“If all the planets are properly aligned, if you’re holding your mouth right and if you avoided walking under that ladder, you might, just might, be able to find a parking space in San Francisco.”- Someone named Jay
Sadly, Rudyard Kipling got it wrong. San Francisco has two drawbacks: ‘tis hard to leave, and parking. The pain parking causes San Franciscans is widely documented, and can evidently be so severe that it drives people to attempt crazy things, to write crazy things, and, in one tragic instance, to kill each other.
Rather than blame a lack of space, steep hills, or quick-triggered parking attendants for these problems, we should blame something else: driveways. As anyone who’s tried to park in San Francisco knows, not only are driveways a tease (“Finally, a spot?…Could it be…I think….it is……a driveway.”), but their haphazard arrangement also wastes a tremendous amount of space. Because driveways appear to sit randomly in front of houses, the gaps between them are often too small for a car, which leaves large portions of curb space unused - or encourages some, like Svbtle writer Brian Mayer, to push their luck.
But it doesn’t have to be this way.
Two Visions of San Francisco
In one San Francisco - the San Francisco we currently live in, as best I can tell - driveways are positioned in front of houses at random. In this world, a simple model estimates that, under some basic assumptions outlined below, residential neighborhoods in San Francisco have about 265,000 street parking spots. This figure is pretty close the city’s count of 255,000 unmetered spots in San Francisco (unmetered spots are typically in residential neighborhoods, while metered spots are usually in commercial areas), suggesting these calculations do a decent job of modeling city parking.
In an alternative world in which driveways are arranged in a way that maximizes street parking space, the same residential areas could accommodate 355,000 spots. This world includes the same number of blocks, with the same number of houses and the same number of driveways. But by simply arranging driveways in organized manner, San Francisco could increase residential parking capacity by 33%.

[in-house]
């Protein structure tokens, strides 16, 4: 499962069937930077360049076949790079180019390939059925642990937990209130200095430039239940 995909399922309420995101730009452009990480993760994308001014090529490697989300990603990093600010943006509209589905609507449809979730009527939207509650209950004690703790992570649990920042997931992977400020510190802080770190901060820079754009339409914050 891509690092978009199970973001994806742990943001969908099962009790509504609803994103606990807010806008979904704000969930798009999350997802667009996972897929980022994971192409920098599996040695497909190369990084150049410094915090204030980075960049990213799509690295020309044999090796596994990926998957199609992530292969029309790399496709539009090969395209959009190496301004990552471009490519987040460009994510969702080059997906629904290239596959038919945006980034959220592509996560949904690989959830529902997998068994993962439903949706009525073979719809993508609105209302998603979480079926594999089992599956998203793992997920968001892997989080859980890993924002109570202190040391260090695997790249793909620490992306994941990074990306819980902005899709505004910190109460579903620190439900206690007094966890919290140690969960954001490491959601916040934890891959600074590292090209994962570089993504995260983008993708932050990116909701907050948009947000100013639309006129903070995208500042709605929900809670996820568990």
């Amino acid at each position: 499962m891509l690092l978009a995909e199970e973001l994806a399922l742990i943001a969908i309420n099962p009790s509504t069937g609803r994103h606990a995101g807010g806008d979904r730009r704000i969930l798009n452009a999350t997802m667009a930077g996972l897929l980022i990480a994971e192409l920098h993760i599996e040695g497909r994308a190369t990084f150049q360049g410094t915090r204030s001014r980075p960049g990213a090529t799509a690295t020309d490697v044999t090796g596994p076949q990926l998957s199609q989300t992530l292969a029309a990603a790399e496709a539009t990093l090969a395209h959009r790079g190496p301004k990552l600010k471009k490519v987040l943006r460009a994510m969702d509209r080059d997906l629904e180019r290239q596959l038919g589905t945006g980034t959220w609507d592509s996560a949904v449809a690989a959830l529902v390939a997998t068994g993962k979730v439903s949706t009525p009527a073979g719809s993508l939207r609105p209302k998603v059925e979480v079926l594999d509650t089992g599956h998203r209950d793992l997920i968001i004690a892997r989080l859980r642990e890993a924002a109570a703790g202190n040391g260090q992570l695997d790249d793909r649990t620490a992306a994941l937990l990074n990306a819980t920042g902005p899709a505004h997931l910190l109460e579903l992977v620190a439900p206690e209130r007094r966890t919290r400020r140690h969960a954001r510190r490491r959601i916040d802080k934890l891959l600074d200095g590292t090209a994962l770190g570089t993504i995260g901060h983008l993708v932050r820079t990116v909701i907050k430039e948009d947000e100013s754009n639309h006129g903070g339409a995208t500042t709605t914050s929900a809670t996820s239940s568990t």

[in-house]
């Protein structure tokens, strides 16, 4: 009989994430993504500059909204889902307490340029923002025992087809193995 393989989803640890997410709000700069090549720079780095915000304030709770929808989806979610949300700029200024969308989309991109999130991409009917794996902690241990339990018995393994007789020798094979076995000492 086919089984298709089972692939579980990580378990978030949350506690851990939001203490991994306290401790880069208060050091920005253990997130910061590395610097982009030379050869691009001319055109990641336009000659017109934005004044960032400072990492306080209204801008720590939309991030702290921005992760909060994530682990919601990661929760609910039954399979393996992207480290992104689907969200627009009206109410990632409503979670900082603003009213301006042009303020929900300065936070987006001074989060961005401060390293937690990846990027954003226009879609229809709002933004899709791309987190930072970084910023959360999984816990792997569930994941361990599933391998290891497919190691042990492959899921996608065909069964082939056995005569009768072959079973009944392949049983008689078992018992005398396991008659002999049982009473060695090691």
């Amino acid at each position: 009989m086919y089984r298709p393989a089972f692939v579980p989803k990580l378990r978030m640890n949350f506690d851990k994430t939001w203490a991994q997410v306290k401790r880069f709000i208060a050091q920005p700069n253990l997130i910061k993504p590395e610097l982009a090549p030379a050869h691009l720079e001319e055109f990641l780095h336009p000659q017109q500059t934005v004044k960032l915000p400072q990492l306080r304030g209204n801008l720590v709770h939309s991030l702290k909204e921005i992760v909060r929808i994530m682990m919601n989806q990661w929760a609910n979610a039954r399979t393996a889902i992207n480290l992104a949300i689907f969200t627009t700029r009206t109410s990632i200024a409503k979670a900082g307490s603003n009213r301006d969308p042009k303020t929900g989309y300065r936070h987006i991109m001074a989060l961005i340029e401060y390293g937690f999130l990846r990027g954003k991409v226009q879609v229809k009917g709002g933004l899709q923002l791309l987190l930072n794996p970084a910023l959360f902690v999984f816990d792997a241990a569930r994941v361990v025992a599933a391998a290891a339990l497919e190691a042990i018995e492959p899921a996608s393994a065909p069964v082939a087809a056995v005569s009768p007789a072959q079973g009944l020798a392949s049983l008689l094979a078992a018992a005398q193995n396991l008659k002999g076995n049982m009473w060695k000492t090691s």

A better world awaits
Graphic designed by Brett Ashton
Unfortunately, rearranging all the driveways in San Francisco probably isn’t feasible anymore. As new apartments and houses get built and new neighborhoods are developed, however, San Francisco - as well as other cities with limited space for parking - should consider ways to organize driveways that benefit both drivers and homeowners.
I started with a few basic assumptions:
The average driveway requires ten feet of curb space - seven feet for the driveway, and 18 inches of buffer on either side.
Parking spots require 16 feet of space. Though spots are typically 20 feet long, a scarcity of space likely makes people more willing to squeeze.
A little math reveals that residential blocks in San Francisco, most of which are rectangular, are approximately 300 feet wide and 700 feet long.
Houses and apartments are about 30 feet wide, implying that there are about 10 houses per 300-foot block, and 23 per 700-foot block.
An estimated 70% of houses have a single driveway.
San Francisco is home to about 7,400 Census blocks, most of which correspond to city blocks. I assumed half of these blocks are in residential neighborhoods.
For each block, to account for differences in block size, house size, and other variables, each input is allowed to vary randomly by 10%. Once these inputs are decided for a particular block, I determined how many spots can fit on that block with randomly positioned driveways and with optimally positioned driveways. In both models, the same number of houses have the same number of driveways; the only difference is the driveway arrangement.
Because there are assumed to be 3,700 residential blocks in San Francisco, this calculation is repeated 7,400 times using the long block length (corresponding to the two long sides of each blocks) and 7,400 times using the short block length (the two short sides of each block). Summing the number of parking spots on the 14,800 curbsides around these 3,700 blocks provides a city-wide total.
The entire calculation can be recreated by running this Python script. If you want to adjust some of the assumptions and see what the totals look like under different scenarios, inputs are clearly marked at the top of the script.
Of course, some of these assumptions may be oversimplifications. Different cars require different amounts of space to park, which means some the larger unused spaces could actually be occupied by small cars or motorcycles. Also, because driveways have to fit to the house behind them, it may not always be possible to arrange driveways in an optimal way.
Nevertheless, the potential for improvement is clear. More parking could save San Franciscans from untold hours of stress. And if nothing else, because many of us aren’t as good at parallel parking as others, we could at least use a little extra space.
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Originally posted at bennstancil.com